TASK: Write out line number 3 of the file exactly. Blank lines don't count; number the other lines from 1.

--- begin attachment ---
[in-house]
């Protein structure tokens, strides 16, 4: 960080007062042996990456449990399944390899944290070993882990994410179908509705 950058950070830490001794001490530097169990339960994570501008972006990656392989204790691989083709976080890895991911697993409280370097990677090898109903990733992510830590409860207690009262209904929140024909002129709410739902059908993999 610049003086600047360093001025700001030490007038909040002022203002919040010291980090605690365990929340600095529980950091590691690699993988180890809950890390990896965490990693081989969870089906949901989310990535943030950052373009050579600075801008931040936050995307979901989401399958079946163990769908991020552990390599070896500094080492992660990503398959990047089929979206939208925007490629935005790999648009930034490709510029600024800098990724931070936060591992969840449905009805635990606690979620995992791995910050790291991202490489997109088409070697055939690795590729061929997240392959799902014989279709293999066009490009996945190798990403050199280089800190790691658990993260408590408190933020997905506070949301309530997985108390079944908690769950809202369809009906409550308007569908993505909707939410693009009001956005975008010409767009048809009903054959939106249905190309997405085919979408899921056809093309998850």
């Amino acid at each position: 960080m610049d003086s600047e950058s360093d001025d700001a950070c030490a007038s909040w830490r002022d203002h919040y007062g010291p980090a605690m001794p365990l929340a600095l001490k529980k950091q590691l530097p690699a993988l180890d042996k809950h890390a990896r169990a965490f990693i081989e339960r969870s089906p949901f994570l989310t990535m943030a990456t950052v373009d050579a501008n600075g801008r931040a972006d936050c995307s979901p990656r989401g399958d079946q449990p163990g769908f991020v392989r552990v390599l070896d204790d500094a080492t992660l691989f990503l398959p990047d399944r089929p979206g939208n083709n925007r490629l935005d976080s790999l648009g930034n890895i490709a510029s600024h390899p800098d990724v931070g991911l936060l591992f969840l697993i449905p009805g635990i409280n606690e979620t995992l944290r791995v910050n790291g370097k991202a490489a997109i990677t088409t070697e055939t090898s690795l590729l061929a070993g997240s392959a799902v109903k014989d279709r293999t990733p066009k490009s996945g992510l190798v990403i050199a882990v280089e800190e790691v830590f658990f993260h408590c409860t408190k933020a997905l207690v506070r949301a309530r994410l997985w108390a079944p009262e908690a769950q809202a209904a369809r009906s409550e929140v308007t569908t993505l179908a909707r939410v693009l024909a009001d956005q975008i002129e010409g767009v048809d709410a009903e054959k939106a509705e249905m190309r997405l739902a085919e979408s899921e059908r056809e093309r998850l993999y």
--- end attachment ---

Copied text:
């Amino acid at each position: 960080m610049d003086s600047e950058s360093d001025d700001a950070c030490a007038s909040w830490r002022d203002h919040y007062g010291p980090a605690m001794p365990l929340a600095l001490k529980k950091q590691l530097p690699a993988l180890d042996k809950h890390a990896r169990a965490f990693i081989e339960r969870s089906p949901f994570l989310t990535m943030a990456t950052v373009d050579a501008n600075g801008r931040a972006d936050c995307s979901p990656r989401g399958d079946q449990p163990g769908f991020v392989r552990v390599l070896d204790d500094a080492t992660l691989f990503l398959p990047d399944r089929p979206g939208n083709n925007r490629l935005d976080s790999l648009g930034n890895i490709a510029s600024h390899p800098d990724v931070g991911l936060l591992f969840l697993i449905p009805g635990i409280n606690e979620t995992l944290r791995v910050n790291g370097k991202a490489a997109i990677t088409t070697e055939t090898s690795l590729l061929a070993g997240s392959a799902v109903k014989d279709r293999t990733p066009k490009s996945g992510l190798v990403i050199a882990v280089e800190e790691v830590f658990f993260h408590c409860t408190k933020a997905l207690v506070r949301a309530r994410l997985w108390a079944p009262e908690a769950q809202a209904a369809r009906s409550e929140v308007t569908t993505l179908a909707r939410v693009l024909a009001d956005q975008i002129e010409g767009v048809d709410a009903e054959k939106a509705e249905m190309r997405l739902a085919e979408s899921e059908r056809e093309r998850l993999y």